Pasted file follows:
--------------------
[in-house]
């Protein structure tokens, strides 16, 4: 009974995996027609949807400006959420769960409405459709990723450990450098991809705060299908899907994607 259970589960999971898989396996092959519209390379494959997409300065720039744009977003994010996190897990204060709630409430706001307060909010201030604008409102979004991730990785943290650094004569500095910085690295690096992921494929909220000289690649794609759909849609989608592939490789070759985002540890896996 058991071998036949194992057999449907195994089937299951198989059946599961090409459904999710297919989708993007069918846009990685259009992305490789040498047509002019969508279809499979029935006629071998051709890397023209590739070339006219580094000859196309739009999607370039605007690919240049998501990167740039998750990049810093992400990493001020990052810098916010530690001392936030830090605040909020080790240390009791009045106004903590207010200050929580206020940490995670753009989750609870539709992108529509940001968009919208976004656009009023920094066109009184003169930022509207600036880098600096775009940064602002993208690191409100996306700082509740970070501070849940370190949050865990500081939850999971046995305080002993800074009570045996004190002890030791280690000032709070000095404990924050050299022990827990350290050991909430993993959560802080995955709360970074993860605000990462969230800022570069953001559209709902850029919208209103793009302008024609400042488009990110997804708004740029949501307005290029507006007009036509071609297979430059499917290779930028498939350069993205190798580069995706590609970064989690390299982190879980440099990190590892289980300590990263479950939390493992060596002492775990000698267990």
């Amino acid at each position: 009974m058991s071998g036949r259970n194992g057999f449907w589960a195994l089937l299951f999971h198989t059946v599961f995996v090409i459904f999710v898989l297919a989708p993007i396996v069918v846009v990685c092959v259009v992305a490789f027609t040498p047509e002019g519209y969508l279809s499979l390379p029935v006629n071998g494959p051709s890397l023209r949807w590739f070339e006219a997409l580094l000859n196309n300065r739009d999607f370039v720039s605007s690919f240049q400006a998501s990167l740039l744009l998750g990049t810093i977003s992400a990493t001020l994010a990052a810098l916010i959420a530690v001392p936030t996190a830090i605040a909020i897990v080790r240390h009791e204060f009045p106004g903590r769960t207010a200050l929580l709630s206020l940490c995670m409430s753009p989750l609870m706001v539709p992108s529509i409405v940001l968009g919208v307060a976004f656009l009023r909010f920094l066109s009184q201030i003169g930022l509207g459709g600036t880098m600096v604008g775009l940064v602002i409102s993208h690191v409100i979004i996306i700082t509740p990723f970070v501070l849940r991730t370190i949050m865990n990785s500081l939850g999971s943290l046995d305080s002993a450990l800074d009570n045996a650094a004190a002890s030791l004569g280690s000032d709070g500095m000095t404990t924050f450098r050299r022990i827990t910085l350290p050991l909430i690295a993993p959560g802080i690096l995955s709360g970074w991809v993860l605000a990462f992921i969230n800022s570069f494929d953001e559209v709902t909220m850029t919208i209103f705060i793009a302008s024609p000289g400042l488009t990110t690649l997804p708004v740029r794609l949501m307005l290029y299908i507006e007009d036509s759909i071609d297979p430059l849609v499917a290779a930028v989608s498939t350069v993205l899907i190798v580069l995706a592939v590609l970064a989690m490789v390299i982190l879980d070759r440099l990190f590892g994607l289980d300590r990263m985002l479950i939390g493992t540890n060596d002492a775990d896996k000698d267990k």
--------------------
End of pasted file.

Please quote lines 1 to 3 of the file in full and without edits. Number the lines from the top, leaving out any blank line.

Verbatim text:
[in-house]
């Protein structure tokens, strides 16, 4: 009974995996027609949807400006959420769960409405459709990723450990450098991809705060299908899907994607 259970589960999971898989396996092959519209390379494959997409300065720039744009977003994010996190897990204060709630409430706001307060909010201030604008409102979004991730990785943290650094004569500095910085690295690096992921494929909220000289690649794609759909849609989608592939490789070759985002540890896996 058991071998036949194992057999449907195994089937299951198989059946599961090409459904999710297919989708993007069918846009990685259009992305490789040498047509002019969508279809499979029935006629071998051709890397023209590739070339006219580094000859196309739009999607370039605007690919240049998501990167740039998750990049810093992400990493001020990052810098916010530690001392936030830090605040909020080790240390009791009045106004903590207010200050929580206020940490995670753009989750609870539709992108529509940001968009919208976004656009009023920094066109009184003169930022509207600036880098600096775009940064602002993208690191409100996306700082509740970070501070849940370190949050865990500081939850999971046995305080002993800074009570045996004190002890030791280690000032709070000095404990924050050299022990827990350290050991909430993993959560802080995955709360970074993860605000990462969230800022570069953001559209709902850029919208209103793009302008024609400042488009990110997804708004740029949501307005290029507006007009036509071609297979430059499917290779930028498939350069993205190798580069995706590609970064989690390299982190879980440099990190590892289980300590990263479950939390493992060596002492775990000698267990």
């Amino acid at each position: 009974m058991s071998g036949r259970n194992g057999f449907w589960a195994l089937l299951f999971h198989t059946v599961f995996v090409i459904f999710v898989l297919a989708p993007i396996v069918v846009v990685c092959v259009v992305a490789f027609t040498p047509e002019g519209y969508l279809s499979l390379p029935v006629n071998g494959p051709s890397l023209r949807w590739f070339e006219a997409l580094l000859n196309n300065r739009d999607f370039v720039s605007s690919f240049q400006a998501s990167l740039l744009l998750g990049t810093i977003s992400a990493t001020l994010a990052a810098l916010i959420a530690v001392p936030t996190a830090i605040a909020i897990v080790r240390h009791e204060f009045p106004g903590r769960t207010a200050l929580l709630s206020l940490c995670m409430s753009p989750l609870m706001v539709p992108s529509i409405v940001l968009g919208v307060a976004f656009l009023r909010f920094l066109s009184q201030i003169g930022l509207g459709g600036t880098m600096v604008g775009l940064v602002i409102s993208h690191v409100i979004i996306i700082t509740p990723f970070v501070l849940r991730t370190i949050m865990n990785s500081l939850g999971s943290l046995d305080s002993a450990l800074d009570n045996a650094a004190a002890s030791l004569g280690s000032d709070g500095m000095t404990t924050f450098r050299r022990i827990t910085l350290p050991l909430i690295a993993p959560g802080i690096l995955s709360g970074w991809v993860l605000a990462f992921i969230n800022s570069f494929d953001e559209v709902t909220m850029t919208i209103f705060i793009a302008s024609p000289g400042l488009t990110t690649l997804p708004v740029r794609l949501m307005l290029y299908i507006e007009d036509s759909i071609d297979p430059l849609v499917a290779a930028v989608s498939t350069v993205l899907i190798v580069l995706a592939v590609l970064a989690m490789v390299i982190l879980d070759r440099l990190f590892g994607l289980d300590r990263m985002l479950i939390g493992t540890n060596d002492a775990d896996k000698d267990k």